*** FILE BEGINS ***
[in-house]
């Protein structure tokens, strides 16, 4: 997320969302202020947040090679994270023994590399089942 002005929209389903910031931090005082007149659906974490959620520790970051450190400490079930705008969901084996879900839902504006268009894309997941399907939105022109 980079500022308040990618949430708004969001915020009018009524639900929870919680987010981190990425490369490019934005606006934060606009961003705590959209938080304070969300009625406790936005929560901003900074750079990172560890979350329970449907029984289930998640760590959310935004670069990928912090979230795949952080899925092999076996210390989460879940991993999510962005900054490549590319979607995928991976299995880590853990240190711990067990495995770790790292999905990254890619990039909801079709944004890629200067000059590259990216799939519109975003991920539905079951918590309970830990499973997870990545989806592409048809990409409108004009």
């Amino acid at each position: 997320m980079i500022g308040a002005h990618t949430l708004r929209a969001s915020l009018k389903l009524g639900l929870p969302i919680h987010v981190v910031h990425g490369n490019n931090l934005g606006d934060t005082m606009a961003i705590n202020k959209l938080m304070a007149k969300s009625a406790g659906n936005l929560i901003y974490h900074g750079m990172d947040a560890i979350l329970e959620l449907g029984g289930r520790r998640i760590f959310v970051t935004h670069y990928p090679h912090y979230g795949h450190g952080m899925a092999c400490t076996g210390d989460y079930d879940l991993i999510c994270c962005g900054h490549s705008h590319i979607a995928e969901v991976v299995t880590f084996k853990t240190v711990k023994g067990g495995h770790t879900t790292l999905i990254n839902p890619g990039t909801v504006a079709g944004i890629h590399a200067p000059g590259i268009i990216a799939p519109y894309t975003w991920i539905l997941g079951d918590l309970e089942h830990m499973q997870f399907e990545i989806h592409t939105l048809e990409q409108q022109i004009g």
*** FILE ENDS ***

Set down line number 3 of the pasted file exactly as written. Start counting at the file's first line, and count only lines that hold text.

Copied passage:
């Amino acid at each position: 997320m980079i500022g308040a002005h990618t949430l708004r929209a969001s915020l009018k389903l009524g639900l929870p969302i919680h987010v981190v910031h990425g490369n490019n931090l934005g606006d934060t005082m606009a961003i705590n202020k959209l938080m304070a007149k969300s009625a406790g659906n936005l929560i901003y974490h900074g750079m990172d947040a560890i979350l329970e959620l449907g029984g289930r520790r998640i760590f959310v970051t935004h670069y990928p090679h912090y979230g795949h450190g952080m899925a092999c400490t076996g210390d989460y079930d879940l991993i999510c994270c962005g900054h490549s705008h590319i979607a995928e969901v991976v299995t880590f084996k853990t240190v711990k023994g067990g495995h770790t879900t790292l999905i990254n839902p890619g990039t909801v504006a079709g944004i890629h590399a200067p000059g590259i268009i990216a799939p519109y894309t975003w991920i539905l997941g079951d918590l309970e089942h830990m499973q997870f399907e990545i989806h592409t939105l048809e990409q409108q022109i004009g």